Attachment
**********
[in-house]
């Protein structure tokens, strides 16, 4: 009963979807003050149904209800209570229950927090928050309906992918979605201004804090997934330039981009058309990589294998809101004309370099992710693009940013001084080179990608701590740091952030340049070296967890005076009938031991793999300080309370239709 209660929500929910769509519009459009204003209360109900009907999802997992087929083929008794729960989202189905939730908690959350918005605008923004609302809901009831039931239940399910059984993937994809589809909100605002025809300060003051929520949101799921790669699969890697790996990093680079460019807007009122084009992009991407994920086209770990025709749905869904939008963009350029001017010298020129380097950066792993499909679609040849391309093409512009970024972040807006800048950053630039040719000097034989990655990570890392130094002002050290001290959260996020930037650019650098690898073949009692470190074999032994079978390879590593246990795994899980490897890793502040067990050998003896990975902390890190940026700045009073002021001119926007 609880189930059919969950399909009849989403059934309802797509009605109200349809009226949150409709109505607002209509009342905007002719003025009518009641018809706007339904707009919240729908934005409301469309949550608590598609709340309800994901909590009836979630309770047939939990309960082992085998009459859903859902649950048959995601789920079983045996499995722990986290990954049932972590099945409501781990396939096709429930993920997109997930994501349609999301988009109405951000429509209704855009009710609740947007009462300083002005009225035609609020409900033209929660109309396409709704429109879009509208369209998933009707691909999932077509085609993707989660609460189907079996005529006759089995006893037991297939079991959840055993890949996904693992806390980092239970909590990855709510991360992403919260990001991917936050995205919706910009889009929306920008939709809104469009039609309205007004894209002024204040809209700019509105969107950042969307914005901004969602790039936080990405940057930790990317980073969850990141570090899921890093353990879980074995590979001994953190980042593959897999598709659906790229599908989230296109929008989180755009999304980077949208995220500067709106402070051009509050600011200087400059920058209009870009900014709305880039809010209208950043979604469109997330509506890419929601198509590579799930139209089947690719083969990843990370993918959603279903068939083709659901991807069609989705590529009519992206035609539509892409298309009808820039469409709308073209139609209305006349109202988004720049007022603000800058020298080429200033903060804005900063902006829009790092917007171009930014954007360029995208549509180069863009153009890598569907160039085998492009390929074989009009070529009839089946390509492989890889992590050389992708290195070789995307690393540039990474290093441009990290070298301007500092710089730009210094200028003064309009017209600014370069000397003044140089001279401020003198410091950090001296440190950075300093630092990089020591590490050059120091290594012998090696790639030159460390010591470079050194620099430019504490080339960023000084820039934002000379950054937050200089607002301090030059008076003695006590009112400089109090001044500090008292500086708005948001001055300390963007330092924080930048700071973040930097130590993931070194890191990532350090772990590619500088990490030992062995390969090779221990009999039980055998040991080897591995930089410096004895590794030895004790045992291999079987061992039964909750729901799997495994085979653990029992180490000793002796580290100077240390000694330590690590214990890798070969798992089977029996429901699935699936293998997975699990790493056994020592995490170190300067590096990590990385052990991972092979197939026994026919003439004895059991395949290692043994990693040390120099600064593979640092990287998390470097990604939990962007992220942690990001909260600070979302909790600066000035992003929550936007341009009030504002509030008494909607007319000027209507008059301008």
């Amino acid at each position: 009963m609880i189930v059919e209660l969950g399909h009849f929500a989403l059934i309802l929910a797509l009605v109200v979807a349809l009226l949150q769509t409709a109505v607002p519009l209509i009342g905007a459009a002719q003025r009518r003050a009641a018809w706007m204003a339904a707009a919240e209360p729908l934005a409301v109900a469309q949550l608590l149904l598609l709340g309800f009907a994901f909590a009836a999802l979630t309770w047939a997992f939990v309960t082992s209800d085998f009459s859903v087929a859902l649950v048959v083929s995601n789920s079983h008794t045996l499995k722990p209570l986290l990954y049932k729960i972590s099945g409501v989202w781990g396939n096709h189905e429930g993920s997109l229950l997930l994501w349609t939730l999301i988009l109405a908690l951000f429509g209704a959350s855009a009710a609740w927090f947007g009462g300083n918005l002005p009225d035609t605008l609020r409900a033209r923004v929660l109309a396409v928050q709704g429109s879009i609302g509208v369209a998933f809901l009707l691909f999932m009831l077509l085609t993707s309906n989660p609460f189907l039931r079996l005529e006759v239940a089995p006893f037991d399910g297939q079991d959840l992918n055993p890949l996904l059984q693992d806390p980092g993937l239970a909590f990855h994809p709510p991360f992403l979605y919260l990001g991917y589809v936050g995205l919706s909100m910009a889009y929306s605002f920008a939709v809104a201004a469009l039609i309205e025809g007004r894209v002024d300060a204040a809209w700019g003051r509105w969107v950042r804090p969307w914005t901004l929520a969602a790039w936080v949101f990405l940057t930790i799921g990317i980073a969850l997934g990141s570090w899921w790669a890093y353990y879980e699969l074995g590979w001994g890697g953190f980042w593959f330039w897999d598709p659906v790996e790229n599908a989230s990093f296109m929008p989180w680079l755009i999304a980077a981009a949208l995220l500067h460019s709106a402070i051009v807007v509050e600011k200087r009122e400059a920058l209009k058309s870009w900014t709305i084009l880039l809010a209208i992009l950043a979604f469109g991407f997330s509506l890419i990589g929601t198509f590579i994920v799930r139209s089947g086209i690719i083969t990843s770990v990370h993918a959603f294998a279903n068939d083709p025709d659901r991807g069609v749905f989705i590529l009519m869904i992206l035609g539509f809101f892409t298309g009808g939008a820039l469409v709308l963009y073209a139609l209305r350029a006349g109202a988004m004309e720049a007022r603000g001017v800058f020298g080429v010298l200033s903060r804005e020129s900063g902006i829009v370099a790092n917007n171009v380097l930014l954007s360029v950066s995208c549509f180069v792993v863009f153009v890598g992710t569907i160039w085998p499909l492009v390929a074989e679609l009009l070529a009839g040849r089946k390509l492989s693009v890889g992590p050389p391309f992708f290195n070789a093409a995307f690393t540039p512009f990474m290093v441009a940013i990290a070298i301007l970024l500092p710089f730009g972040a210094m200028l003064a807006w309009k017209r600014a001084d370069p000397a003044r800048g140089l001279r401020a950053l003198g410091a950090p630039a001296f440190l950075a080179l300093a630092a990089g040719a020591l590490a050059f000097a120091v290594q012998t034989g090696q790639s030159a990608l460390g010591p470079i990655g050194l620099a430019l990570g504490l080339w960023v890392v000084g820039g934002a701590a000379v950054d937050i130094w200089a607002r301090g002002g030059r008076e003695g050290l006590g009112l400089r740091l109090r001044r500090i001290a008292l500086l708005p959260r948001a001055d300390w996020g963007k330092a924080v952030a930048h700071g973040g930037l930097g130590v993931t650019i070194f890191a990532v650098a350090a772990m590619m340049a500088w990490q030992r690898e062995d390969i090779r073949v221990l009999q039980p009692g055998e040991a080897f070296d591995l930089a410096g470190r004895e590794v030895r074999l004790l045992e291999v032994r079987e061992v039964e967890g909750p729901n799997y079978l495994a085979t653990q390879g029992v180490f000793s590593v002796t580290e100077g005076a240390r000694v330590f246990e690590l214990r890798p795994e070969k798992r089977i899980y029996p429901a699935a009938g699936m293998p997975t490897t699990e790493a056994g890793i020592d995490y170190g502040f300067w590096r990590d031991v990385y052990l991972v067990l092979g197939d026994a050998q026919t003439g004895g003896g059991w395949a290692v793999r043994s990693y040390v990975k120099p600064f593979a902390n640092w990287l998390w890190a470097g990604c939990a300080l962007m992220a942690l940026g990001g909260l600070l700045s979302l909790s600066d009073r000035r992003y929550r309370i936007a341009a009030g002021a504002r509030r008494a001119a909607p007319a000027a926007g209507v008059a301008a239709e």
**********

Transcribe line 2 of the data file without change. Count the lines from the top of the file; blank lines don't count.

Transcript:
């Protein structure tokens, strides 16, 4: 009963979807003050149904209800209570229950927090928050309906992918979605201004804090997934330039981009058309990589294998809101004309370099992710693009940013001084080179990608701590740091952030340049070296967890005076009938031991793999300080309370239709 209660929500929910769509519009459009204003209360109900009907999802997992087929083929008794729960989202189905939730908690959350918005605008923004609302809901009831039931239940399910059984993937994809589809909100605002025809300060003051929520949101799921790669699969890697790996990093680079460019807007009122084009992009991407994920086209770990025709749905869904939008963009350029001017010298020129380097950066792993499909679609040849391309093409512009970024972040807006800048950053630039040719000097034989990655990570890392130094002002050290001290959260996020930037650019650098690898073949009692470190074999032994079978390879590593246990795994899980490897890793502040067990050998003896990975902390890190940026700045009073002021001119926007 609880189930059919969950399909009849989403059934309802797509009605109200349809009226949150409709109505607002209509009342905007002719003025009518009641018809706007339904707009919240729908934005409301469309949550608590598609709340309800994901909590009836979630309770047939939990309960082992085998009459859903859902649950048959995601789920079983045996499995722990986290990954049932972590099945409501781990396939096709429930993920997109997930994501349609999301988009109405951000429509209704855009009710609740947007009462300083002005009225035609609020409900033209929660109309396409709704429109879009509208369209998933009707691909999932077509085609993707989660609460189907079996005529006759089995006893037991297939079991959840055993890949996904693992806390980092239970909590990855709510991360992403919260990001991917936050995205919706910009889009929306920008939709809104469009039609309205007004894209002024204040809209700019509105969107950042969307914005901004969602790039936080990405940057930790990317980073969850990141570090899921890093353990879980074995590979001994953190980042593959897999598709659906790229599908989230296109929008989180755009999304980077949208995220500067709106402070051009509050600011200087400059920058209009870009900014709305880039809010209208950043979604469109997330509506890419929601198509590579799930139209089947690719083969990843990370993918959603279903068939083709659901991807069609989705590529009519992206035609539509892409298309009808820039469409709308073209139609209305006349109202988004720049007022603000800058020298080429200033903060804005900063902006829009790092917007171009930014954007360029995208549509180069863009153009890598569907160039085998492009390929074989009009070529009839089946390509492989890889992590050389992708290195070789995307690393540039990474290093441009990290070298301007500092710089730009210094200028003064309009017209600014370069000397003044140089001279401020003198410091950090001296440190950075300093630092990089020591590490050059120091290594012998090696790639030159460390010591470079050194620099430019504490080339960023000084820039934002000379950054937050200089607002301090030059008076003695006590009112400089109090001044500090008292500086708005948001001055300390963007330092924080930048700071973040930097130590993931070194890191990532350090772990590619500088990490030992062995390969090779221990009999039980055998040991080897591995930089410096004895590794030895004790045992291999079987061992039964909750729901799997495994085979653990029992180490000793002796580290100077240390000694330590690590214990890798070969798992089977029996429901699935699936293998997975699990790493056994020592995490170190300067590096990590990385052990991972092979197939026994026919003439004895059991395949290692043994990693040390120099600064593979640092990287998390470097990604939990962007992220942690990001909260600070979302909790600066000035992003929550936007341009009030504002509030008494909607007319000027209507008059301008």